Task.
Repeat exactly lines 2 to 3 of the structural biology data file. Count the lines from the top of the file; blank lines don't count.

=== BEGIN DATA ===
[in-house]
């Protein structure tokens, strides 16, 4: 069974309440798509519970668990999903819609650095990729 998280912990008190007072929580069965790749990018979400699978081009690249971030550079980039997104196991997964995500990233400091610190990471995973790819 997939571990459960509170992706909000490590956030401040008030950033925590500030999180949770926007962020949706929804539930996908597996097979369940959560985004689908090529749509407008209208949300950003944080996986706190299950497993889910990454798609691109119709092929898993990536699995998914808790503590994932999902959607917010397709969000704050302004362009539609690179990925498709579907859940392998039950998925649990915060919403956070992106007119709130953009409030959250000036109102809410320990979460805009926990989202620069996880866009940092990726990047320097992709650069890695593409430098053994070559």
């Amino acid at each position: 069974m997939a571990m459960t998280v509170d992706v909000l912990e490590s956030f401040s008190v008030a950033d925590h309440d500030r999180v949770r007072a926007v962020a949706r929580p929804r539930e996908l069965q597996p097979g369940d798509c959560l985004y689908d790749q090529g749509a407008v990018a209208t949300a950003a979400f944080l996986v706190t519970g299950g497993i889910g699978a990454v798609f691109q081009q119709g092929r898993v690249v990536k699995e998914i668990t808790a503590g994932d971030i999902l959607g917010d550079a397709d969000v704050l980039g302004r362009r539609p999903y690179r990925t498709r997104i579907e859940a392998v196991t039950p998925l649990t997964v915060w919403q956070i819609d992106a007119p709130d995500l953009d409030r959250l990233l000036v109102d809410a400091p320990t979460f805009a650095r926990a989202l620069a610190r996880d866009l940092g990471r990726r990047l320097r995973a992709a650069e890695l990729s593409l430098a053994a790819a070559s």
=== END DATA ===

């Protein structure tokens, strides 16, 4: 069974309440798509519970668990999903819609650095990729 998280912990008190007072929580069965790749990018979400699978081009690249971030550079980039997104196991997964995500990233400091610190990471995973790819 997939571990459960509170992706909000490590956030401040008030950033925590500030999180949770926007962020949706929804539930996908597996097979369940959560985004689908090529749509407008209208949300950003944080996986706190299950497993889910990454798609691109119709092929898993990536699995998914808790503590994932999902959607917010397709969000704050302004362009539609690179990925498709579907859940392998039950998925649990915060919403956070992106007119709130953009409030959250000036109102809410320990979460805009926990989202620069996880866009940092990726990047320097992709650069890695593409430098053994070559």
């Amino acid at each position: 069974m997939a571990m459960t998280v509170d992706v909000l912990e490590s956030f401040s008190v008030a950033d925590h309440d500030r999180v949770r007072a926007v962020a949706r929580p929804r539930e996908l069965q597996p097979g369940d798509c959560l985004y689908d790749q090529g749509a407008v990018a209208t949300a950003a979400f944080l996986v706190t519970g299950g497993i889910g699978a990454v798609f691109q081009q119709g092929r898993v690249v990536k699995e998914i668990t808790a503590g994932d971030i999902l959607g917010d550079a397709d969000v704050l980039g302004r362009r539609p999903y690179r990925t498709r997104i579907e859940a392998v196991t039950p998925l649990t997964v915060w919403q956070i819609d992106a007119p709130d995500l953009d409030r959250l990233l000036v109102d809410a400091p320990t979460f805009a650095r926990a989202l620069a610190r996880d866009l940092g990471r990726r990047l320097r995973a992709a650069e890695l990729s593409l430098a053994a790819a070559s």